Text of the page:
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The Citadel Securities software engineering intern who only began coding at university

It's not easy to get one of the hyper-competitive jobs at hedge fund Citadel or electronic market making firm Citadel Securities: only 0.5% of people applying for internships are accepted. But Hasan Altaf got a software engineering internship at Citadel Securities last summer, despite being a comparative latecomer to coding.

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"A lot of people start coding when they are really young, but I didn’t start until my first year at university," says Altaf, who majored in computer science and business at the University of British Columbia. "I came into university wanting to focus on fundamental finance, but after joining a finance club and making an equity research report running discounted cash flow models, I decided I liked math a lot more. That really sparked my interest in software engineering."

Altaf got into Citadel Securities via one of the firm's "Terminal Events" in his second year at university. These are global online games-based programming competitions for university students studying software engineering and data science. "The tower defense-style game involved programming skills and strategy," Altaf explains. "We had a board, and we had to think about where to place walls, towers, and other resources to get inside our opponents' territory."

Success in the game led to the internship, which in turn led to Altaf joining Citadel Securities' Miami office full-time in September 2023. "I'm on the team that deals with distributed computing," Altaf says of his current role. "We provide the computing power that helps quant researchers work effectively when training models or running simulations. My team members and I focus on designing a large-scale distributed system and making it as efficient as possible."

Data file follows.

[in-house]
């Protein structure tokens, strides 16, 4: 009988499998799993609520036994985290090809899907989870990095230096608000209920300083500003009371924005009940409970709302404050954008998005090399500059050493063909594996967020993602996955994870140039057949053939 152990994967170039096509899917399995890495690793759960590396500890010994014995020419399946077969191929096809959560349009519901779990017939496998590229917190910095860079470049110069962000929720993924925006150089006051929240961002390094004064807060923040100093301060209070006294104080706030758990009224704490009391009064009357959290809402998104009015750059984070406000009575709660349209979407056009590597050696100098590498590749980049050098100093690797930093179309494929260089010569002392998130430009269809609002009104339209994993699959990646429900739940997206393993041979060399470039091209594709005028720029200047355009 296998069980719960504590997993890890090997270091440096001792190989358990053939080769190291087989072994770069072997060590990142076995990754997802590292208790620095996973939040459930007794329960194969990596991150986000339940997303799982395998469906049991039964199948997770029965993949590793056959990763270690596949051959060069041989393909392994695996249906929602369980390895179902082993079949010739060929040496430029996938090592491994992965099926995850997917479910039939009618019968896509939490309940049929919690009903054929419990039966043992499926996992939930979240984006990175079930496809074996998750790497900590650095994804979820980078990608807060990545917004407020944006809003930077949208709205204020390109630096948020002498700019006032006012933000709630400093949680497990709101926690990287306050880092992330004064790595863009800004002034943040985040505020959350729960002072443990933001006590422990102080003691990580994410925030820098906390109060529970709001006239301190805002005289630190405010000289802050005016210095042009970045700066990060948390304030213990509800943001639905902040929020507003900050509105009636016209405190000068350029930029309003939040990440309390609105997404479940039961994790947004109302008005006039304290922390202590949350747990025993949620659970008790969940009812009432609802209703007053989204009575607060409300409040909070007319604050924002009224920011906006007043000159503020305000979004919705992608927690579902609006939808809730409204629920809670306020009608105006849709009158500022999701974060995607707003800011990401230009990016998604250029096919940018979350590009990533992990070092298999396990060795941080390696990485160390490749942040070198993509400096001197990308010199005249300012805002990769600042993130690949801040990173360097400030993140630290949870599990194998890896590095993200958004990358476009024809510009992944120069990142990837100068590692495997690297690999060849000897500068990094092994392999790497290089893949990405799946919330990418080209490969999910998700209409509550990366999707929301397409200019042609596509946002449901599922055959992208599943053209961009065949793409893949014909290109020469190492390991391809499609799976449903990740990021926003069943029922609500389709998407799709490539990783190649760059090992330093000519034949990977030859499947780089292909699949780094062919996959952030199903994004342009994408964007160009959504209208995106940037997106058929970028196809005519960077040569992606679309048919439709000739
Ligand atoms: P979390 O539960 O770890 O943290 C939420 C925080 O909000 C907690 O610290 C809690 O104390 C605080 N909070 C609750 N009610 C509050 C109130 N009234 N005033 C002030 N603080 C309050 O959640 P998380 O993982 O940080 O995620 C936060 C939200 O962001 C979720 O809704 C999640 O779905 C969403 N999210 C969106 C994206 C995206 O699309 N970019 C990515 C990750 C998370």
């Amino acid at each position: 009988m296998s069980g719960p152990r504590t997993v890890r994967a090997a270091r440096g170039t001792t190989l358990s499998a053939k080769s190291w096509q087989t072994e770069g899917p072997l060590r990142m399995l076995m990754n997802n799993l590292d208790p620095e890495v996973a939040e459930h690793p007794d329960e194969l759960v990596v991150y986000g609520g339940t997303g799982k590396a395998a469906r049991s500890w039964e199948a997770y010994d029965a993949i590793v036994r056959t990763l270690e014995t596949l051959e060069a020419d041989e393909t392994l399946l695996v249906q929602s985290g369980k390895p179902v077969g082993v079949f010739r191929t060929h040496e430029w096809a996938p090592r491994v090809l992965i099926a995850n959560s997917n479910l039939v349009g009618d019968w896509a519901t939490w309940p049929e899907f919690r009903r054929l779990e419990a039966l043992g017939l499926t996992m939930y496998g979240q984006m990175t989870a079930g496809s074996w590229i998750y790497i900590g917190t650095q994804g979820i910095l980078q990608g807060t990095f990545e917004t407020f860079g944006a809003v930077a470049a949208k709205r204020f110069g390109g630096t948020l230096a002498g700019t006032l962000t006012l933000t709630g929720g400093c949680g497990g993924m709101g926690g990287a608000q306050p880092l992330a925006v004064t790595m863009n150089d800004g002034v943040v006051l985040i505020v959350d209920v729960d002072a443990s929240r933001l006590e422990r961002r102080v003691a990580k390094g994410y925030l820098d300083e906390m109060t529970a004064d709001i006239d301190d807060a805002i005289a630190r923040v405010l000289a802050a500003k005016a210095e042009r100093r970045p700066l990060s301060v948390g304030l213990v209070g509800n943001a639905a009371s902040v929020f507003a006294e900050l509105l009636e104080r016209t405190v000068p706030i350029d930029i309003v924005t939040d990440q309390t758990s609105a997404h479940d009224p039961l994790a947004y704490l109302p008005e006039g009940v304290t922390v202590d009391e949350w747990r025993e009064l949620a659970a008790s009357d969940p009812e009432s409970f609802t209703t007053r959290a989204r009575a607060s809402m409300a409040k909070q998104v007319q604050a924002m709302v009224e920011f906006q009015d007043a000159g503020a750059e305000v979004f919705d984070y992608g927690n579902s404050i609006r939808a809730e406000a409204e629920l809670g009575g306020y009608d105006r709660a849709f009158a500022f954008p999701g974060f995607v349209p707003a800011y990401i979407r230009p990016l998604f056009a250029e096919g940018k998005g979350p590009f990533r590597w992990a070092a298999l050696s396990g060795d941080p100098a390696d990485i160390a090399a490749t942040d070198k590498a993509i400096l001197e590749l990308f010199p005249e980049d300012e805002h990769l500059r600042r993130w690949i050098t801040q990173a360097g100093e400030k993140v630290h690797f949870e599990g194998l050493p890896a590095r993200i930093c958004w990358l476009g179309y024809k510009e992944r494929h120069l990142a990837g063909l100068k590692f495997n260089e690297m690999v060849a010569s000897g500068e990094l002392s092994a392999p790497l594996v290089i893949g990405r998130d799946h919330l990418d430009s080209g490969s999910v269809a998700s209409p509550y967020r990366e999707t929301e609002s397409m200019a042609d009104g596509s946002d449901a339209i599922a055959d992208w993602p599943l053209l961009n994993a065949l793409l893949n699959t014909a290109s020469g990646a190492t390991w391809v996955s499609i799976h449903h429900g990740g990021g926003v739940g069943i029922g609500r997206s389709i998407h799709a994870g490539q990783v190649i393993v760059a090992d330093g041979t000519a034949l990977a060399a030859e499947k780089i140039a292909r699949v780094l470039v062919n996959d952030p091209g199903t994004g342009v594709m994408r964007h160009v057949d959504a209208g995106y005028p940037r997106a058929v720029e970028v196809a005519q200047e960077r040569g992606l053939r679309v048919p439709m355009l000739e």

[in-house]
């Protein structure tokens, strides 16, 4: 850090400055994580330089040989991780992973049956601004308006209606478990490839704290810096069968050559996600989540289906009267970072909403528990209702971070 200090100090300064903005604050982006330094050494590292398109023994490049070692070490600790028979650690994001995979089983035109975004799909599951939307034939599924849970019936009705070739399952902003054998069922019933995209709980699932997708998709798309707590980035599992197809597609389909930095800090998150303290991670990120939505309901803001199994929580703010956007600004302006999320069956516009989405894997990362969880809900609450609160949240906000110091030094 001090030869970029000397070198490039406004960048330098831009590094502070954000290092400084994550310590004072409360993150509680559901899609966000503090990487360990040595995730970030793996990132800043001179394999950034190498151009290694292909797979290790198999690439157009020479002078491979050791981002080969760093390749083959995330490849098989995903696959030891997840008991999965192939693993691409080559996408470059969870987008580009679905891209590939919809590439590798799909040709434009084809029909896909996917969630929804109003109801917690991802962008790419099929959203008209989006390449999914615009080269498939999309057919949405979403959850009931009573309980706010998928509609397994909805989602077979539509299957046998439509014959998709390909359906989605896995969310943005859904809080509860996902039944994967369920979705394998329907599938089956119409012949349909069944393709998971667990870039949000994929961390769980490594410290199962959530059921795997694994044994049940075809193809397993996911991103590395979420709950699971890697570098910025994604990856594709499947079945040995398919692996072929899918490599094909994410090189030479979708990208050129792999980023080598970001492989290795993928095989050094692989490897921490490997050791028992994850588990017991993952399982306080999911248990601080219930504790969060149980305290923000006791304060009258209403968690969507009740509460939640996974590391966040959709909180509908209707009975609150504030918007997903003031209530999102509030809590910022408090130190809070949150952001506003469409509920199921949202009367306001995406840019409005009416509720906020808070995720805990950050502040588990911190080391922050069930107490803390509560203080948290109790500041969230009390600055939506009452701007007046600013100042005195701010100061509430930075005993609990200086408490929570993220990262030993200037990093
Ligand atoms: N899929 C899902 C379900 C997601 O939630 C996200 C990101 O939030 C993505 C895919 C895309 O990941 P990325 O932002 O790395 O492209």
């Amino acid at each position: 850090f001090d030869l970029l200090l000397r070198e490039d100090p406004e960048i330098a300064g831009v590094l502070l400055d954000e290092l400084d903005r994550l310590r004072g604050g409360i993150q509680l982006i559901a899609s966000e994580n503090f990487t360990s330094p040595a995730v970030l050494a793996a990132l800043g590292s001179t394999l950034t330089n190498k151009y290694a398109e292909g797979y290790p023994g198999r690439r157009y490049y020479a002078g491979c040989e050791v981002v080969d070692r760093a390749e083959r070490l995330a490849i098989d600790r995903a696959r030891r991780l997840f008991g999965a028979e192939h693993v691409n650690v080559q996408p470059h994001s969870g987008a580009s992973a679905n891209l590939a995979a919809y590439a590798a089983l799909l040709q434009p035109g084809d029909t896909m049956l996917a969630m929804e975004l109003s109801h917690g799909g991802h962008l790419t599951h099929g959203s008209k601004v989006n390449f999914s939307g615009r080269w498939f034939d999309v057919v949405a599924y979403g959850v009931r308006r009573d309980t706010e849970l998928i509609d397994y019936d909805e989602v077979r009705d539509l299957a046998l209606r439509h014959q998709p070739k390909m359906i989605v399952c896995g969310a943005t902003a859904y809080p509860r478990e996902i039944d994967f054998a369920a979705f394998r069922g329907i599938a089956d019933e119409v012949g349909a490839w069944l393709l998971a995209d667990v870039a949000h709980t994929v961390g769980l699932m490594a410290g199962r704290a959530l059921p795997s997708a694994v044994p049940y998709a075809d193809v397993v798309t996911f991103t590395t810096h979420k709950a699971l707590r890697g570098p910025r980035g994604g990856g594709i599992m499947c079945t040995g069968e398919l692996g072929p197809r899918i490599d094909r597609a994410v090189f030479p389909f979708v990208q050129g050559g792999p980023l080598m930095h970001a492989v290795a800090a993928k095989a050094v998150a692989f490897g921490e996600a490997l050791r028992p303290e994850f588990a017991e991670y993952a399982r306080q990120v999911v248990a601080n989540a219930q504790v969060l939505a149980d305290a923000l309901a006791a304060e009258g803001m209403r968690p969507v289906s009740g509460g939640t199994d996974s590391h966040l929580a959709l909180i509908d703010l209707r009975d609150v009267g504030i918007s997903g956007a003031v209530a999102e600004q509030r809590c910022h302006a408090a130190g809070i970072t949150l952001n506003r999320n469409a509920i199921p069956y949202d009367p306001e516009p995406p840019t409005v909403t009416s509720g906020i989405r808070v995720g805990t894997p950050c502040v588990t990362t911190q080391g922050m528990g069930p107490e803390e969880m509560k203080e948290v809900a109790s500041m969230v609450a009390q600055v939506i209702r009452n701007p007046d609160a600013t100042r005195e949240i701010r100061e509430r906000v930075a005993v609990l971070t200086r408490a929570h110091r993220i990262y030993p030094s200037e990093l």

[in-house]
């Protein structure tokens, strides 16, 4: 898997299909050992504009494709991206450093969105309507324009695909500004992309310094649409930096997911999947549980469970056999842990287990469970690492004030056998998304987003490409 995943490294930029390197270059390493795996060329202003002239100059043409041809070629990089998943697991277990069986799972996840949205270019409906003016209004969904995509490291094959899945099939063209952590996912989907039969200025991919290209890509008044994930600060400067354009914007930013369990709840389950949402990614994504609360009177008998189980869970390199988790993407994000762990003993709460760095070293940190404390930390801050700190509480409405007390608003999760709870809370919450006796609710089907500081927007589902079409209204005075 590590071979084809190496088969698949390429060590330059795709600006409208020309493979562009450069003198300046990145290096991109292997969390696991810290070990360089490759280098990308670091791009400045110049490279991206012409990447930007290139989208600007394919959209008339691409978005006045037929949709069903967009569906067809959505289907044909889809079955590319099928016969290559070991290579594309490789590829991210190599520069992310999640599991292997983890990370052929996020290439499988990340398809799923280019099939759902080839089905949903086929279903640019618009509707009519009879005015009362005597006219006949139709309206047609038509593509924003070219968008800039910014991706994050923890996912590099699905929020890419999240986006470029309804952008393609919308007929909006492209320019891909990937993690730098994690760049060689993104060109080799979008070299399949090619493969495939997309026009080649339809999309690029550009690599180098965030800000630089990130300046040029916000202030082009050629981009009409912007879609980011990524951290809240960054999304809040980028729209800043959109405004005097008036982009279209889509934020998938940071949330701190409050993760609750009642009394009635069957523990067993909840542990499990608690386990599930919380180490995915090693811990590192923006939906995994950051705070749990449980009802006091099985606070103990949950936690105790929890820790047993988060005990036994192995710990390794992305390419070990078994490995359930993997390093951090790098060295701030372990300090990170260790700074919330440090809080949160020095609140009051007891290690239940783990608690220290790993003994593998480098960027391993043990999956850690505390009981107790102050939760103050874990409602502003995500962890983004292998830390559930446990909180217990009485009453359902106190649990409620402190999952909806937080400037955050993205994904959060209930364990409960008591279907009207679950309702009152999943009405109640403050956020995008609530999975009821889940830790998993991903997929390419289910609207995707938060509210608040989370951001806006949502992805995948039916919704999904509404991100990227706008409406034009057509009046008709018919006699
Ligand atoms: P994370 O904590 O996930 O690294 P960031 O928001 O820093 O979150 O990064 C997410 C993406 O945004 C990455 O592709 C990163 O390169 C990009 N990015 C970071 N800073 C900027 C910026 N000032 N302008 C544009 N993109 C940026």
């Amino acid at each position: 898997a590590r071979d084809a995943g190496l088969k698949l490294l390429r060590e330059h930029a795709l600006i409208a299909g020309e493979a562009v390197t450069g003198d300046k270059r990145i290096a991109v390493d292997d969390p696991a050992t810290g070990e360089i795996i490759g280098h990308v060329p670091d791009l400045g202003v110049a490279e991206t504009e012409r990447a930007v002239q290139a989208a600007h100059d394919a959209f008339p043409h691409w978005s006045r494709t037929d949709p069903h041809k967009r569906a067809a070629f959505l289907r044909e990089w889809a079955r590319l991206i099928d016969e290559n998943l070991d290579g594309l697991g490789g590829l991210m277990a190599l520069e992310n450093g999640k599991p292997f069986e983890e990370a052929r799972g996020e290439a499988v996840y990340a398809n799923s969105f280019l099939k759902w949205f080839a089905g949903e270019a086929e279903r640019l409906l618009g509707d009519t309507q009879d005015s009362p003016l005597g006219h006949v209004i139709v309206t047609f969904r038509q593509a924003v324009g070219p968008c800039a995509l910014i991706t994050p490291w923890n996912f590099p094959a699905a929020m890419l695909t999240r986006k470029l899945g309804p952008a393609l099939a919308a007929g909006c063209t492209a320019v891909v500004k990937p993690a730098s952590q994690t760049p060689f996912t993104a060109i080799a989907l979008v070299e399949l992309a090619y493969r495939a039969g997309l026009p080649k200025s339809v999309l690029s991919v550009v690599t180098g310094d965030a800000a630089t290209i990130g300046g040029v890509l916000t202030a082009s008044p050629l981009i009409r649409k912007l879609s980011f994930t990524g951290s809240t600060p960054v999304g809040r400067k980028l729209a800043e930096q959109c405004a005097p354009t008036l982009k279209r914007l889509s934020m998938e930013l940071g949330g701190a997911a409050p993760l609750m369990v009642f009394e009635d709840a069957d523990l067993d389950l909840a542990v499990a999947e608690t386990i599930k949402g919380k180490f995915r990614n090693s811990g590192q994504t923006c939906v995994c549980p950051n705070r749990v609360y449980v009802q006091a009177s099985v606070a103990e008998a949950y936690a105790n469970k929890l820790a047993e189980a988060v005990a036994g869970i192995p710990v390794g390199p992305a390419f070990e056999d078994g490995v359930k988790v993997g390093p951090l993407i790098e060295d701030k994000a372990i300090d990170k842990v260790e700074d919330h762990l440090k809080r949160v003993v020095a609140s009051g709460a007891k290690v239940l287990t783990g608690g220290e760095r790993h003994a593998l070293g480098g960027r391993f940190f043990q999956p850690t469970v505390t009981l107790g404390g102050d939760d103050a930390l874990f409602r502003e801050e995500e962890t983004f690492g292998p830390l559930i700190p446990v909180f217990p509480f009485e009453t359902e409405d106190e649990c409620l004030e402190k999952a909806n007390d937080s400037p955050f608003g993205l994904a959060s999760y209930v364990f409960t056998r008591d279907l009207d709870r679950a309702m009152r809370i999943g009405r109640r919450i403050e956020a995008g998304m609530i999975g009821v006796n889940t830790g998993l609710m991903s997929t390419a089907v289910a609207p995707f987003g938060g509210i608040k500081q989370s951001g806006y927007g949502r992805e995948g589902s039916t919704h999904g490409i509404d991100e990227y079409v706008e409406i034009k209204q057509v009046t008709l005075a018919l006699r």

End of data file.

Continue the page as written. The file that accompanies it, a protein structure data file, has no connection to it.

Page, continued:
Fundamentally, it's an enormous scheduling problem: "Citadel Securities works at an immense scale with quant researchers running massive models."

Even during his Citadel Securities internship last summer, Altaf says he was given responsibility for a "high impact, mission-critical" project involving data source management and the migration of data sources across regions.  

Despite being relatively new to coding, Altaf hasn't had any issues as part of the software engineering team. It probably helps that before joining Citadel, he completed software engineering internships at both Meta and Databricks, but if you don't understand something at Citadel Securities, he says you can always ask for help. "The culture is very open. We work together, have access to leadership and connectivity to market outcomes.”

As a case in point, during his internship project, Altaf had a one to one meeting with Citadel Securities' CTO Joshua Woods. Woods imparted both technical and career advice. "The main thing I took away from our meeting was the importance of applying a lens of commerciality to everything we do," says Altaf. "It's easy to get caught up in shiny software, but you need to consider the business impact and how what you’re doing advances the firm."

If you're coming to coding late in the game, Altaf has the following advice for getting started:

  • Learn the concepts, not the syntax. "It’s easy to get hyper-fixated on learning syntax. Focus on foundational programming and computer science knowledge; the languages will follow."

  • A language like Python is a very powerful first language because you can build something small very quickly and can also dive deeper into more complex use cases such as machine learning and web services.

Have a confidential story, tip, or comment you’d like to share? Contact: +44 7537 182250 (SMS, Whatsapp or voicemail). Telegram: @SarahButcher. Click here to fill in our anonymous form, or email Signal also available.

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AUTHORSarah Butcher Global Editor

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